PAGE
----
Washington D.C. boasts a plethora of museums covering a diverse array of subjects, from Asian art showcased at the Freer and Sackler galleries to the intriguing world of global espionage at the International Spy Museum. Notable museums include the National Museum of African American History and Culture, the Smithsonian National Museum of Natural History, and the United States Holocaust Memorial Museum, devoted to the continuous preservation of Holocaust history. You may also consider visiting the Capital Jewish Museum, which features the city’s oldest synagogue building.

Evening: Monuments by Night

Lincoln Memorial
Lincoln Memorial

Washington D.C.’s memorials pay homage to soldiers, presidents, and also, civil rights icon Martin Luther King, Jr. By day, they provide enlightening experiences, but at night, they become truly captivating, with the contrast of dark skies highlighting the mostly white marble monuments. Washington Walks offers guided walking tours of Washington, D.C. neighborhoods and historic sites. Book their walking tours of notable sites such as the domed Jefferson Memorial, the often-overlooked George Mason Memorial, and the Reflecting Pool, which links the Lincoln Memorial to the National World War II Memorial.

In Washington D.C., both diners and Michelin guide inspectors rave about the Mediterranean-inspired cuisine offered at the laid-back yet refined dining destination, Tail Up Goat. While the menu evolves daily, indulging in a serving of toast is consistently a wise choice. Expect dishes to vary, from a slice of seaweed sourdough topped with foie gras-roasted foraged mushrooms to a delightful Carolina gold rice pudding for dessert. The team responsible for Tail Up Goat also operates Reveler’s Hour in the same neighborhood, which boasts equally exceptional offerings.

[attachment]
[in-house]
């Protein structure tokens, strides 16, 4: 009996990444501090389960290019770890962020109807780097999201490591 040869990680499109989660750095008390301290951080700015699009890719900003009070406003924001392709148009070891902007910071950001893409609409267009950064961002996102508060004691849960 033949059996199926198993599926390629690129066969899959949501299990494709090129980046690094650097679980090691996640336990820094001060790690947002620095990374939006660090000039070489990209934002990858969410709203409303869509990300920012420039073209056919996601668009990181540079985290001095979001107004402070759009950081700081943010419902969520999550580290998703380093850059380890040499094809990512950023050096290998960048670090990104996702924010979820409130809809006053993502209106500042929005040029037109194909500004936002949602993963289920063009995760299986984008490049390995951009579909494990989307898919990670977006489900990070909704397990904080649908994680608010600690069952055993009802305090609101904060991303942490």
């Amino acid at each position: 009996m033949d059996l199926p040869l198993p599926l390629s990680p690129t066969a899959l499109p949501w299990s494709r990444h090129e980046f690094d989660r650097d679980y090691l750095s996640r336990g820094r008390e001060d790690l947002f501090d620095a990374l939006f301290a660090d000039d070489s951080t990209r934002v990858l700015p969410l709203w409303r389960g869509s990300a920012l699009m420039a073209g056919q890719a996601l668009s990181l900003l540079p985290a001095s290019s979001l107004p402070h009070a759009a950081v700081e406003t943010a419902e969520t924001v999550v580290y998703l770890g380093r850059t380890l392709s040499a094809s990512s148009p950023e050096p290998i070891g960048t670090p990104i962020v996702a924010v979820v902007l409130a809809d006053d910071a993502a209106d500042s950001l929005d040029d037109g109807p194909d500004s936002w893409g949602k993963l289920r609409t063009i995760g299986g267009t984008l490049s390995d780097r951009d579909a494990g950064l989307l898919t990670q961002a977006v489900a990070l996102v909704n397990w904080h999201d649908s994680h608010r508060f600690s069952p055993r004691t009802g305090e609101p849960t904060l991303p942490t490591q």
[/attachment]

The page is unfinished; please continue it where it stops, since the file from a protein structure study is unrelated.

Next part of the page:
If you’re craving Indian food, look no further than Pappe in Logan Circle. This vibrant establishment, adorned with silk fabrics imported from New Delhi, specializes in Northern Indian dishes. Chef Sanjay Mandhaiya, who honed his skills at India’s renowned Moti Mahel, known as the birthplace of butter chicken, curates an enticing menu featuring lamb biryani, tandoori grilled meats, palak paneer, samosas, and more. Additionally, one can indulge in a daily happy hour from 5 p.m. to 7 p.m., featuring roti tacos for $7, $10 cocktails such as the cardamom gin-infused Tiger’s Tail, and a $10 discount on bottles of wine.

Day Two

Morning: Neighborhood Discovery


Stroll through the tranquil corridors of the Four Seasons in Georgetown until you reach Bourbon Steak, a serene dining sanctuary adorned with rich, dark wood accents. Grab brunch here, as Michael Mina showcases his expertise in crafting exquisite steak and potatoes dishes, featuring prime cuts bathed in butter and expertly finished on the wood-burning grill. While prices may lean towards the higher end, those seeking the Bourbon Steak experience without breaking the bank can opt for the lounge, renowned for its indulgent burgers.